THE NEW MATERIALS HANDBOOK – BRASS

Brass is another name for Copper Alloys.  An alloy of copper and zinc, brass has been known to man since Neolithic times, but was first popularly used in ancient Rome. The advantage of adding zinc to copper is that it increases the hardness of the metal, yet the ductility remains.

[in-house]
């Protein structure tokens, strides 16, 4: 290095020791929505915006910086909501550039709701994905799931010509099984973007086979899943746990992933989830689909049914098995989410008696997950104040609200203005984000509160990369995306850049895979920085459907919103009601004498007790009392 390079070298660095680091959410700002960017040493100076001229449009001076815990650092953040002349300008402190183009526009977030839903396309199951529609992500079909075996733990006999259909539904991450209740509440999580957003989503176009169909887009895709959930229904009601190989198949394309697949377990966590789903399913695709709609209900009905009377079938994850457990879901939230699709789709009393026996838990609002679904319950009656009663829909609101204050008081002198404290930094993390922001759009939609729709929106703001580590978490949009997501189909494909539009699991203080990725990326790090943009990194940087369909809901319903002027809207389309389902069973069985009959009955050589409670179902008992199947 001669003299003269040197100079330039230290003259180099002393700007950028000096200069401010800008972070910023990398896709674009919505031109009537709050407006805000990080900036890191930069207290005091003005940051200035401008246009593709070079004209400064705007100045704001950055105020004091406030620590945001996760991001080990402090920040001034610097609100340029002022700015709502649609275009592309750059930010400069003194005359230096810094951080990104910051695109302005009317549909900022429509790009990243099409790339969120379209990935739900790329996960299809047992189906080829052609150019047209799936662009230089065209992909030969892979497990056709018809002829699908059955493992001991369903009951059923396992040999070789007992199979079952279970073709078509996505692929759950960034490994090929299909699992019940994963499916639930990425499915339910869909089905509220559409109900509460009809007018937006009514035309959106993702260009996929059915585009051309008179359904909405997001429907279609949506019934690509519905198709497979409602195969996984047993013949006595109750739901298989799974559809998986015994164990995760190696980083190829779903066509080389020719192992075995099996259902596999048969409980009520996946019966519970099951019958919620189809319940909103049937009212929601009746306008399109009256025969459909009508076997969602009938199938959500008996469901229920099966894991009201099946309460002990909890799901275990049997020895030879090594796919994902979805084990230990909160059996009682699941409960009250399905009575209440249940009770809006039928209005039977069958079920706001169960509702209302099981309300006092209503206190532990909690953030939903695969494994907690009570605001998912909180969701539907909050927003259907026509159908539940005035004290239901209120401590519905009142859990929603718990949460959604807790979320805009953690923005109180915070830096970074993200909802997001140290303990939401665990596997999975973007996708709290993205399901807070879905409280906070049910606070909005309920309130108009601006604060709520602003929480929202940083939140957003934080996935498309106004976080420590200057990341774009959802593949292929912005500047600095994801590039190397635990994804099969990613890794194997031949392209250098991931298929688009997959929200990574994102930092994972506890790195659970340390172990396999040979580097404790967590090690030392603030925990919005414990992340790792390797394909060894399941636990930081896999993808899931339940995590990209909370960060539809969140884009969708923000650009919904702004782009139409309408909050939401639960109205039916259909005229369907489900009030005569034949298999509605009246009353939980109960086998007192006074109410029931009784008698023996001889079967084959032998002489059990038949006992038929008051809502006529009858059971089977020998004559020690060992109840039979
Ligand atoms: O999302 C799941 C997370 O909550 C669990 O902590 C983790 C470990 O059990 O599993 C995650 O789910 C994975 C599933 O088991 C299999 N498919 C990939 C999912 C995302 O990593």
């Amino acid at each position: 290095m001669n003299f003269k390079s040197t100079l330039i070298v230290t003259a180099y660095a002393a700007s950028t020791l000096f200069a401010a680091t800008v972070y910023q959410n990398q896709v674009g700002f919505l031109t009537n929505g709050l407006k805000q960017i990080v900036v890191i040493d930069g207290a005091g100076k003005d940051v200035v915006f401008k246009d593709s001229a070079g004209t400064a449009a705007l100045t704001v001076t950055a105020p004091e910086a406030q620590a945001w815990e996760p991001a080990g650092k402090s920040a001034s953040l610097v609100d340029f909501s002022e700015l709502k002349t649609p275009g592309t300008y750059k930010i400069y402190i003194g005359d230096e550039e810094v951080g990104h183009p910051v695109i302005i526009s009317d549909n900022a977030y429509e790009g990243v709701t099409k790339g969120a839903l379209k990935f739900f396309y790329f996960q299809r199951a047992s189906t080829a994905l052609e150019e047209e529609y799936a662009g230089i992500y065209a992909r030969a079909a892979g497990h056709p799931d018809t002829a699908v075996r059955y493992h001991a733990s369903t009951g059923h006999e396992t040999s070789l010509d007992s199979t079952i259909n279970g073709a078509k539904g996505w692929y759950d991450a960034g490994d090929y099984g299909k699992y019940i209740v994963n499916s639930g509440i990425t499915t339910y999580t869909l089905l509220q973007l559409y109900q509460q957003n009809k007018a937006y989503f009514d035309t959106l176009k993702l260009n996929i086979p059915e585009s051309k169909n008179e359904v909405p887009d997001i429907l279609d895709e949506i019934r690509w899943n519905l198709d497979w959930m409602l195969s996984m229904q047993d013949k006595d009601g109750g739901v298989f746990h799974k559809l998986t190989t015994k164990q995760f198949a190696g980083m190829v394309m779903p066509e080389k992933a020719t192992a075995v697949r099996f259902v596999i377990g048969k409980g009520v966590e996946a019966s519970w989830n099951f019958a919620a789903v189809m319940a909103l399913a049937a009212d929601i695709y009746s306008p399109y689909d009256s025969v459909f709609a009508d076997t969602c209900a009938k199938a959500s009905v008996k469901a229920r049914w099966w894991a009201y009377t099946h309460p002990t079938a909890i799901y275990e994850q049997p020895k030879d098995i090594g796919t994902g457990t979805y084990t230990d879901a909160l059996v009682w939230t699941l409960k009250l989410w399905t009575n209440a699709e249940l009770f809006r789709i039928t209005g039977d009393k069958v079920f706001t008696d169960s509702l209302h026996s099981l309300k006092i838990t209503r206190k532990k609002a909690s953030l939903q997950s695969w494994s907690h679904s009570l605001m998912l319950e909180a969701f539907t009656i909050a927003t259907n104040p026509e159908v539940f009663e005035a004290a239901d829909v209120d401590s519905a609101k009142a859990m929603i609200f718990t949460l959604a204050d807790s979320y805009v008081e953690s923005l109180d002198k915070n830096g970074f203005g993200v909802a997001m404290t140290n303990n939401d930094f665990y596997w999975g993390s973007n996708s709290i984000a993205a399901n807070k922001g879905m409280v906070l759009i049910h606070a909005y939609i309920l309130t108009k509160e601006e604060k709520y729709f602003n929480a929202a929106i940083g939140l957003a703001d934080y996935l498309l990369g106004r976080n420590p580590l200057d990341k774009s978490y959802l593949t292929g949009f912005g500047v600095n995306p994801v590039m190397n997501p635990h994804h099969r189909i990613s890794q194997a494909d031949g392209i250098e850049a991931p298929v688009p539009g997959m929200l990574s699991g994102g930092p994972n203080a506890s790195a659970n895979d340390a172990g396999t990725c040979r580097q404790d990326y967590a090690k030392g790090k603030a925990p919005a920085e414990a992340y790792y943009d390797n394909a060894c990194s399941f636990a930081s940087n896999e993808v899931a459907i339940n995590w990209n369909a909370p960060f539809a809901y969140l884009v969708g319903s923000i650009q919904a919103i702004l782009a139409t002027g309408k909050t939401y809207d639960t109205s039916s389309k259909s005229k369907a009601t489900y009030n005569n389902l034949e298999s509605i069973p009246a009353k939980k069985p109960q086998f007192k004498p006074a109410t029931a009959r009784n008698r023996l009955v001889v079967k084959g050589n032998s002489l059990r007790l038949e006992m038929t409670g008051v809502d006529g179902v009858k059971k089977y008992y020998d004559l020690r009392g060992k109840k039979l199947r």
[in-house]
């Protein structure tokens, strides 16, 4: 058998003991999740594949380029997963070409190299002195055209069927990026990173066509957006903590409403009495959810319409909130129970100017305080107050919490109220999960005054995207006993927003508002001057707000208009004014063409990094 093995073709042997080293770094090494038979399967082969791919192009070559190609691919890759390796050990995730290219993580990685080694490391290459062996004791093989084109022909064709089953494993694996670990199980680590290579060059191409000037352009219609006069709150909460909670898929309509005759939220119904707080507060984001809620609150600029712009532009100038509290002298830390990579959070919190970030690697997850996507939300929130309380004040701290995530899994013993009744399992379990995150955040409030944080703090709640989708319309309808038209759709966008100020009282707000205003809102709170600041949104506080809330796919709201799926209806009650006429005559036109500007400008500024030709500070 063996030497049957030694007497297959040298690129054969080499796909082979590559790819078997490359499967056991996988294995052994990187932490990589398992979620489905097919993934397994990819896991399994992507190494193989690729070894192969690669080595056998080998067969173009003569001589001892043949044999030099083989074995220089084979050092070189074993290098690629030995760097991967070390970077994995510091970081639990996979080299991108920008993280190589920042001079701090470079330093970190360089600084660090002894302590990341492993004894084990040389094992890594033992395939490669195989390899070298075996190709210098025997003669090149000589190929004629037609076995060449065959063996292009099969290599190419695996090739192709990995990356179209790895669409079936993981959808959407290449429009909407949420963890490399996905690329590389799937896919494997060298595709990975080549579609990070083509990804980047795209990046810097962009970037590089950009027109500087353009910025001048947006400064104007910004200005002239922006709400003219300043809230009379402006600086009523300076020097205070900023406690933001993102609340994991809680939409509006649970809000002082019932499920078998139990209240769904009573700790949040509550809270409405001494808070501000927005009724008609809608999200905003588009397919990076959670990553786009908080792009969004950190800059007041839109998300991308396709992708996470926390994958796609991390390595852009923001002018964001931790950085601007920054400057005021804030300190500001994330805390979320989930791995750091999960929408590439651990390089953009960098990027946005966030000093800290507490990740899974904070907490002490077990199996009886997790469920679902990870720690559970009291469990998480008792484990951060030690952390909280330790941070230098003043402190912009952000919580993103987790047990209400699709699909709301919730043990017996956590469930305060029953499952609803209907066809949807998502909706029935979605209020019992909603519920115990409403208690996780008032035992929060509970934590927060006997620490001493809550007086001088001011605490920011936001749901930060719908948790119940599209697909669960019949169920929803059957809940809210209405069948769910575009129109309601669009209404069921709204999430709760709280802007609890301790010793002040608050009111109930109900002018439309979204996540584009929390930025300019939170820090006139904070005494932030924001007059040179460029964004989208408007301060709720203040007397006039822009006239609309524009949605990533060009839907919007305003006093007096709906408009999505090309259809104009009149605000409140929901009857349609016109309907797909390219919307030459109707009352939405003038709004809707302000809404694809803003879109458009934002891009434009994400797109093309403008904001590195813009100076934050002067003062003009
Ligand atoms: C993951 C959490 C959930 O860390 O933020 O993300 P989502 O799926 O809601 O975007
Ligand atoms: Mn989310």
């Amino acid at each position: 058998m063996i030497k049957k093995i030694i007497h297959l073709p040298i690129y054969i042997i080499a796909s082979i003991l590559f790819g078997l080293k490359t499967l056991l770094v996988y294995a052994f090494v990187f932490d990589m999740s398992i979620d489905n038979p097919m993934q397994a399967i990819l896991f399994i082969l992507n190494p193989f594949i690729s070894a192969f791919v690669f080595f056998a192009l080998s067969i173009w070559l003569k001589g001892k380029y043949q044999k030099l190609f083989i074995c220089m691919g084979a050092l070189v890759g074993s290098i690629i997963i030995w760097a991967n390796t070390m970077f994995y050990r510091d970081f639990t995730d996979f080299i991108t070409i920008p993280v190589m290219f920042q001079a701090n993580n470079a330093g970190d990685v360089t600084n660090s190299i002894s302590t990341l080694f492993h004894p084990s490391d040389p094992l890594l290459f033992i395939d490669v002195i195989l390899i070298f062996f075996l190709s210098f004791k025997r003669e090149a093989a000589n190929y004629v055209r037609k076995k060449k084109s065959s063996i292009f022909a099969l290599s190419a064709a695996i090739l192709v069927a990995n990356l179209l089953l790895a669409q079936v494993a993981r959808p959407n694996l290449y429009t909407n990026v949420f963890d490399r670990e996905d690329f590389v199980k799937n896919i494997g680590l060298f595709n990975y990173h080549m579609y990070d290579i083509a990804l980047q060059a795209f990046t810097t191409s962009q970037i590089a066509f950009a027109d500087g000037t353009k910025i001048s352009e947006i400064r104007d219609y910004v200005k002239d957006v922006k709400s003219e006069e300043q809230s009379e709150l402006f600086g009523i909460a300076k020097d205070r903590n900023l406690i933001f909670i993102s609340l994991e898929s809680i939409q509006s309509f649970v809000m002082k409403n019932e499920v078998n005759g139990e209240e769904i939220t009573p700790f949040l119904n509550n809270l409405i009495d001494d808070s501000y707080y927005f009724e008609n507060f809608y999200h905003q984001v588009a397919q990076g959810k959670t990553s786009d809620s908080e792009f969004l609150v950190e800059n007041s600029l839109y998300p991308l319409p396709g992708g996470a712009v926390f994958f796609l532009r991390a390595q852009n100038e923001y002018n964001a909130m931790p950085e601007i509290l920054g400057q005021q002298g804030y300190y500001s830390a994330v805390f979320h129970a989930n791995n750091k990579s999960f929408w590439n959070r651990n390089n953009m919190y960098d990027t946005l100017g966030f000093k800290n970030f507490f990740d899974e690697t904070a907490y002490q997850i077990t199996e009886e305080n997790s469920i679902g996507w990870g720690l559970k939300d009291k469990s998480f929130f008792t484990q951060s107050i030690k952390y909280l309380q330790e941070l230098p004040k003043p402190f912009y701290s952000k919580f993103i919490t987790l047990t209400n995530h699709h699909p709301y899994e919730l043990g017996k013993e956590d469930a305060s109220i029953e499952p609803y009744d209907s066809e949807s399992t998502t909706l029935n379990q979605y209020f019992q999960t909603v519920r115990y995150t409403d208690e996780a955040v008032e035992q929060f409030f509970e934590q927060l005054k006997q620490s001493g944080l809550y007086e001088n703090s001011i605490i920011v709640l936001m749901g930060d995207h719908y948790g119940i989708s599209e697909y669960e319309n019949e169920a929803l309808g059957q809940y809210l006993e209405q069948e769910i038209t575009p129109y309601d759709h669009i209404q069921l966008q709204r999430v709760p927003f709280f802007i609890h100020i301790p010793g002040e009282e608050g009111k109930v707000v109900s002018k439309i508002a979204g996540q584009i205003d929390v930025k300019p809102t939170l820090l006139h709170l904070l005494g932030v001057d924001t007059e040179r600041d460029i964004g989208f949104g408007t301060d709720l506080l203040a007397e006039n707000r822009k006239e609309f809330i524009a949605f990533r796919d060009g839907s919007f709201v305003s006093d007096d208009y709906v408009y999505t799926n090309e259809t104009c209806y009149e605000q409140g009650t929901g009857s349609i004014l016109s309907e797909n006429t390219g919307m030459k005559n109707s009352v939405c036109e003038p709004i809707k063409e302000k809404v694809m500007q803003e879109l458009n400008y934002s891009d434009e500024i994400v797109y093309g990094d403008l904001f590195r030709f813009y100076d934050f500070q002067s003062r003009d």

In America, brass was originally used primarily as a decorative metal, but as gold and silver began to become a more visible indication of wealth, brass was relegated to the more mundane decorative uses such as chandeliers, clocks and candlesticks. Because of its resistance to corrosion, brass also became the metal of choice for scientific instruments used for navigation, astronomy and maritime pursuits. Although many musical instruments are indeed made of brass, that does not automatically classify it as a brass instrument. The technical term for a brass instrument is “aerophone”, which means the musician must blow air into the instrument, resulting in a specific sound. It is the manner in which the sound is produced that defines the instrument as a brass, therefore, some instruments that are made of wood, horn, and animal bone are included in the group of brass instruments, while other instruments that are made of brass, like the flute or saxophone, are actually classified as woodwind instruments .